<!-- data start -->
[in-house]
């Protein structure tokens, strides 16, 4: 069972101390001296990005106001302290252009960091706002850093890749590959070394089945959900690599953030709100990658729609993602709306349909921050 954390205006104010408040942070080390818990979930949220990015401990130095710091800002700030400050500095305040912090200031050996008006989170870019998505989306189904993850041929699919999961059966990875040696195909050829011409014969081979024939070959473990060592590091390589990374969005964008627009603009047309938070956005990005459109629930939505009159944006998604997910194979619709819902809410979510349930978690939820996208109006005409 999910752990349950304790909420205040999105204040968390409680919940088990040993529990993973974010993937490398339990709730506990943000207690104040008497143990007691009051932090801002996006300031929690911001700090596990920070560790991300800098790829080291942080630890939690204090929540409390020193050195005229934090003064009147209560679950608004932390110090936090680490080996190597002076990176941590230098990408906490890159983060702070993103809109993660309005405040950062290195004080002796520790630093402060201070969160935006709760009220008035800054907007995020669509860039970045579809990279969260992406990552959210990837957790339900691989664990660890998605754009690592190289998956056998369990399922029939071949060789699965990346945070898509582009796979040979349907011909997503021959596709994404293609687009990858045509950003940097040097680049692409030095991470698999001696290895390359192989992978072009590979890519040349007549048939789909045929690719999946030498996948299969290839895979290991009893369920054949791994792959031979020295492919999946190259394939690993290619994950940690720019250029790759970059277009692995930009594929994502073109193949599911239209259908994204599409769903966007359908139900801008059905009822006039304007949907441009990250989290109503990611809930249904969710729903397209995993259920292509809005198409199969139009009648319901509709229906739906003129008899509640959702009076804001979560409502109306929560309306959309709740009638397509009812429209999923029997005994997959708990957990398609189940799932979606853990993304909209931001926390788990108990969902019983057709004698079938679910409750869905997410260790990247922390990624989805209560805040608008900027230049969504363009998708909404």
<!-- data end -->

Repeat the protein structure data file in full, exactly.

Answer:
[in-house]
């Protein structure tokens, strides 16, 4: 069972101390001296990005106001302290252009960091706002850093890749590959070394089945959900690599953030709100990658729609993602709306349909921050 954390205006104010408040942070080390818990979930949220990015401990130095710091800002700030400050500095305040912090200031050996008006989170870019998505989306189904993850041929699919999961059966990875040696195909050829011409014969081979024939070959473990060592590091390589990374969005964008627009603009047309938070956005990005459109629930939505009159944006998604997910194979619709819902809410979510349930978690939820996208109006005409 999910752990349950304790909420205040999105204040968390409680919940088990040993529990993973974010993937490398339990709730506990943000207690104040008497143990007691009051932090801002996006300031929690911001700090596990920070560790991300800098790829080291942080630890939690204090929540409390020193050195005229934090003064009147209560679950608004932390110090936090680490080996190597002076990176941590230098990408906490890159983060702070993103809109993660309005405040950062290195004080002796520790630093402060201070969160935006709760009220008035800054907007995020669509860039970045579809990279969260992406990552959210990837957790339900691989664990660890998605754009690592190289998956056998369990399922029939071949060789699965990346945070898509582009796979040979349907011909997503021959596709994404293609687009990858045509950003940097040097680049692409030095991470698999001696290895390359192989992978072009590979890519040349007549048939789909045929690719999946030498996948299969290839895979290991009893369920054949791994792959031979020295492919999946190259394939690993290619994950940690720019250029790759970059277009692995930009594929994502073109193949599911239209259908994204599409769903966007359908139900801008059905009822006039304007949907441009990250989290109503990611809930249904969710729903397209995993259920292509809005198409199969139009009648319901509709229906739906003129008899509640959702009076804001979560409502109306929560309306959309709740009638397509009812429209999923029997005994997959708990957990398609189940799932979606853990993304909209931001926390788990108990969902019983057709004698079938679910409750869905997410260790990247922390990624989805209560805040608008900027230049969504363009998708909404």